DIY Project Space Organization Series | The Craft Room -Part 2
In my last post on how I painted the ugly plastic drawers, which you can see here, I teased about the concrete organization labels I made.
I most certainly needed labels on these drawers and couldn’t see myself slapping on the extra printer address labels I have laying around, as was my initial instinct.
Yikes. That’s when the concrete/cement label idea came to me.
Why do something the easy way when I can do it the cool way! Haha.
These labels have actually turned out fantastically from a functional standpoint.
I can see them, they are nice and clear to read and they give the drawers visual interest.
I love the modern and rustic feel of the concrete labels give.
And yes, once again I’m throwing around the concrete and cement terms interchangeably because they are basically the same thing.
Cement is concrete without all the aggregate so it’s much smoother.
I used the charcoal colorant here to give contrast with the drawers, but you can totally skip the colorant if you want and keep them light.
Pocket Guide to Concrete & Cement Mixes For Crafts
For the full scoop on how this series got started, check out my post on 6 DIY Project Spaces.
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DIY Project DIY Difficulty Level | Moderate
Materials For Making Concrete Organization Labels
- Silicone mould
- Cement All, Rapid Set-10 or 20lb
- Latex/nitrile gloves- lots of them
- Disposable plastic mixing bowl
- Plastic grocery bag
- Disposable plastic cup
- Disposable measuring cup
- Charcoal colorant
- Plastic water bottle
- Sharpie Oil Marker- silver
- X-acto knife
- Liquid Nail adhesive
- Craft sticks
- Rags & Paper towels
- Plastic floor covering
Before starting the tutorial, it may be helpful to read my article comparing the different concrete mixes and sealers– Cement & Concrete Crafts Tests!
Another important article is Making Cement Crafts Techniques & Tips with info on cement materials, mixture consistencies, demolding, safety and clean up!
Concrete Organization Labels Tutorial Steps
Step 1. Mix Up The Colorant
Add about ½ cup of water to the disposable measuring cup and then add some of the cement charcoal colorant powder.
Now mix it up with the craft sticks (I usually just use my gloved hand).
You will need to play with this to get the color where you want it.
I ended up adding at least a tablespoon to this amount of water.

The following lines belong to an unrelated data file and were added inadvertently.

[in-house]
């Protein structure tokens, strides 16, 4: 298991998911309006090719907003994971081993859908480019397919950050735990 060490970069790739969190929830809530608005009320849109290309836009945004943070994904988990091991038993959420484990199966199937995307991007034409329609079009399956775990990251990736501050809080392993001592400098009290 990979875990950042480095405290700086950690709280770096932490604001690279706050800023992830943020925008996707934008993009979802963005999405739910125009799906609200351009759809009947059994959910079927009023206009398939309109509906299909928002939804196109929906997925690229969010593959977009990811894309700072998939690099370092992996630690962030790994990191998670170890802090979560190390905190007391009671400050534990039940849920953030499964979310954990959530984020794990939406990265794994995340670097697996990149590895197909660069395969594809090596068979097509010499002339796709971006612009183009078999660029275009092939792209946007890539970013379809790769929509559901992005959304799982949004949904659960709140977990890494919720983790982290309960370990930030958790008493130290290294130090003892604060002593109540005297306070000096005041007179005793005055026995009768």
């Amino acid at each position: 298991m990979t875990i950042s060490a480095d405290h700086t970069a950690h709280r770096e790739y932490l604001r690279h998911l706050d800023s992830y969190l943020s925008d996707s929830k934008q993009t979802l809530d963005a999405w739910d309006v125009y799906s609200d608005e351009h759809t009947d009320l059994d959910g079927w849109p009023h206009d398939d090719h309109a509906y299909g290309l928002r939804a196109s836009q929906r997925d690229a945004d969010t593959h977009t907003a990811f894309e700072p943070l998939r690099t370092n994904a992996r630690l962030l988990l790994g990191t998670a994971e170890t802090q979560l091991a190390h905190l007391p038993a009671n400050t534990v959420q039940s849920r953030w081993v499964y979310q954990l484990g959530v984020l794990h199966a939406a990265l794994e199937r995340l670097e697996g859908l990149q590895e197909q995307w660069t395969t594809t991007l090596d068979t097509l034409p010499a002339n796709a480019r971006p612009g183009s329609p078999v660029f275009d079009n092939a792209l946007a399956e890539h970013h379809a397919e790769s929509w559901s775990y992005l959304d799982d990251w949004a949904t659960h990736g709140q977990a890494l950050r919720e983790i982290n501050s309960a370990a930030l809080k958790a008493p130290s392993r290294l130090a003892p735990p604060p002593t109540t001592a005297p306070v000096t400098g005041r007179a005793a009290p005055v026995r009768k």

Don’t worry about mixing it completely in the measuring cup, because it’s too difficult to mix it this way, instead just pour the mixture into the plastic bottle and shake it.
Be sure to shake it each time before use because the colorant settles quickly.
Step 2. Trim The Concrete Mould
Using the X-acto blade, trim each cavity from the concrete mold.
If you don’t then the mould will bend in on itself and be sloped on the bottom and you won’t be able to glue them flat.
Step 3. Mix The Cement
Mix the cement with the colored water. First, scoop some cement into the disposable mixing bowl and then add some colored water.
You don’t need much for this, so start with ½ a cup of cement (remember to shake the bottle first), then add a little water and mix.
Now add a little more cement or water.
You should end up with about ¾ of a cup of cement altogether and it should be like a thick shake so you can pour it.
Step 4. Pour The Mixture
Pour the mixture into each piece. Make sure you only pour in a tiny bit, just enough to cover the bottom after it is spread out.
I would say I used less than a tablespoon per rectangle. If you add too much, just scoop it out.
Tap the mould on your work surface multiple times to get it nice and level.
I ended up picking it up from its siders and sort of slamming it onto the counter like you might when making dough.
This was the only way I could get it somewhat level.
Be sure to wipe out any cement that has gotten on the inside edges and is touching your soon to be label because it will create sharp edges- see pic above.
Step 5. De-Mould The Cement
Wait about 4 hours to de-mould these.
Even though this is supposed to cure in an hour, I think because they are so thin, they need to be more hard-cured to remove without breaking.
Push out the short ends first to avoid breaking them.
Step 6. Sand If Necessary
Once removed, if you have little flares or sharp edges, then sand them.
I used the diamond sanding blocks for this, but you can use any sanding blocks.
I started with the #60 grit and rubbed the edges on it, then moved up to the finer grit blocks.
Be very careful when sanding and make sure you hold the labels from the edges and don’t press down in the middle.
Pressing down in the middle is a sure way to break them.
Step 7. Label The Tags
Now you get to label your cement tags. Use the Sharpie oil marker to write the names on them.
Follow the instructions on the marker to get the paint flow started